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New College student puts accent on research to help fight cancer

November 03, 2009

Julie Furmick is going places. A senior-year life sciences major in Arizona State University’s New College of Interdisciplinary Arts and Sciences, Furmick is headed to the Annual Biomedical Research Conference for Minority Students (ABRCMS), on her way to being published in the prestigious Journal of Medicinal Chemistry, in line for a National Institutes of Health (NIH) R15 AREA grant, and is on the road to medical school and, quite possibly, a career in academic medicine.

Furmick, who graduated from Peoria Sunrise Mountain High School in 2006, is an ASU SOLUR (School of Life Sciences Undergraduate Research) participant and has been under the mentorship of Peter Jurutka, an assistant professor in the New College Division of Mathematical and Natural Sciences, for the past two years.

“Julie and her research exemplify the type of opportunities and achievements that can be attained by our students,” says Jurutka, who is also a founding faculty member of the University of Arizona College of Medicine-Phoenix in Partnership with ASU. “Her experience demonstrates that if students are intellectually curious and motivated, they can, with hard work, develop their own research goals and interests as undergraduates.”

The research being conducted by Furmick at the West campus – which is catching the attention of biomedical industry insiders – focuses on curtailing or alleviating altogether the side effects of Bexarotene, a secondary medication used to treat patients suffering from Cutaneous T-cell Lymphoma (CTCL). Her work won the Outstanding Student Research award in April at the Arizona-Nevada Academy of Science annual research conference in Tucson. It is the same research she was invited to present at the recent ABRCMS meeting at the Phoenix Convention Center where she competed in the chemical science division. The conference is one of the largest professional meetings for biomedical and behavioral science students, attracting nearly 3,000 individuals, including 1,500 undergraduate students from as many as 300 colleges and universities across the country.

“We are working on developing a better anti-cancer drug that works by the same mechanism of Bexarotene, but does not cause the same bad side effects, such as red skin lesions, in our patients,” says Furmick, who is originally from New Jersey but grew up in the Valley. “So far, we have developed 27 compounds and found six that appear to work anywhere from 20 to 100 percent of the Bexarotene’s ability.”

Furmick’s findings were recently accepted for publication in the Journal of Medicinal Chemistry, which publishes original research on the correlation of molecular structure to biological activity with a focus on the relationships of chemistry to biological activity. Jurutka says he is waiting to hear from the NIH if her research will be funded in the future through an AREA (Academic Research Enhancement Award) grant.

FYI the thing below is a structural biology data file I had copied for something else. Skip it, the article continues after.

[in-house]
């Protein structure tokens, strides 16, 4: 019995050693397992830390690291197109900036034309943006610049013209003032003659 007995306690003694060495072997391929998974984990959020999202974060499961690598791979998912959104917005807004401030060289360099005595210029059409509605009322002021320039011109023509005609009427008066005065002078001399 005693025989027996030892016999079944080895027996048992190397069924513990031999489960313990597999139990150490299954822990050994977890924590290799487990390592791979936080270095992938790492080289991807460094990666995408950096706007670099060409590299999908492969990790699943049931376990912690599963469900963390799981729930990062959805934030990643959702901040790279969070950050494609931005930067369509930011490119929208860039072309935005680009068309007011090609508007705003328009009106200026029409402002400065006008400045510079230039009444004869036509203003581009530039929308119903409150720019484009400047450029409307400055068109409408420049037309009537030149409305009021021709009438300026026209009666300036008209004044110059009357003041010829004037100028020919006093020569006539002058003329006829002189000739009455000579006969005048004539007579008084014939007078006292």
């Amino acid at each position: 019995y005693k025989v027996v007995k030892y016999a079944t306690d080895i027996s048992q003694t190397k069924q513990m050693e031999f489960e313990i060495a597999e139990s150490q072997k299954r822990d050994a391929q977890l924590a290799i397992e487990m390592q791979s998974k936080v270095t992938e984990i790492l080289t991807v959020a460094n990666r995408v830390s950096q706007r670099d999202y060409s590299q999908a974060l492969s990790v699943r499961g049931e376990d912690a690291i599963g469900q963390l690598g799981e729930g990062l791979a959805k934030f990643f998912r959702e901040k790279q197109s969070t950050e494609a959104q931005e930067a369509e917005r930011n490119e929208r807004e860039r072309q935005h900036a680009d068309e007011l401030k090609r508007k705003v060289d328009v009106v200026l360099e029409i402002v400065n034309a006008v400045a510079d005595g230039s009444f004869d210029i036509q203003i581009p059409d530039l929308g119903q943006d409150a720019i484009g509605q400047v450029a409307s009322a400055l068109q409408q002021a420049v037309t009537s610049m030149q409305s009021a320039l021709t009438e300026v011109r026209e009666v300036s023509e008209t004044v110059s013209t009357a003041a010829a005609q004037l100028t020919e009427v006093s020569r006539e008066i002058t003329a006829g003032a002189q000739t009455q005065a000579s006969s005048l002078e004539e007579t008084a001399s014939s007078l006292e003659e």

As exciting as Furmick finds her research, she is just as enthused about the opportunities provided by New College and SOLUR, a program that promotes and facilitates opportunities for undergraduates to participate in biological research at ASU and around the Valley.

“I knew that I was interested in research, but I didn’t know that I could act on it as an undergraduate student,” she says. “There are so many great programs ASU offers to support undergraduate research.

“Not only does research allow students to get an inside look into the wide variety of career paths a degree in science can offer, but it also allows them to take what they learn in the classroom and apply it. They see first-hand how science works, instead of just reading about it in a textbook.”

Jurutka, a recipient of the Norwich-Eaton Young Investigator Research and the John Haddad Young Investigator awards, believes the undergraduate research focus in New College is an important benchmark of the West campus school.

“New College embraces an interdisciplinary liberal arts college model where classes are small and professors not only are active leading scholars in their fields, but also are accessible to the student population,” he says. “Because of the small classes and the direct accessibility to their professors, students are better able to determine their areas of interest prior to applying for research opportunities, making for a more successful and enjoyable research experience. Moreover, many of our faculty actively pursue research grants that favor student participation.”

In the meantime, Furmick plans to graduate in May 2010 with bachelor's degree in life sciences from New College. She hopes to follow her undergraduate degree with a master’s in biomedical ethics at ASU’s Tempe campus and, eventually attend medical school. She says Jurutka’s mentorship has been a guiding force in her journey.

“He always takes the time to make sure I understand the science behind my work,” she says. “It would be easier for him to simply give me a protocol and tell me to follow the directions but instead he takes the time to ask me why and when each step is important. This allows me to develop as a researcher, and from it I am able to do better and more complex experiments. I couldn’t have become as successful as I am without his guidance.”

For more informtion on the New College, visit

For more information on SOLUR, visit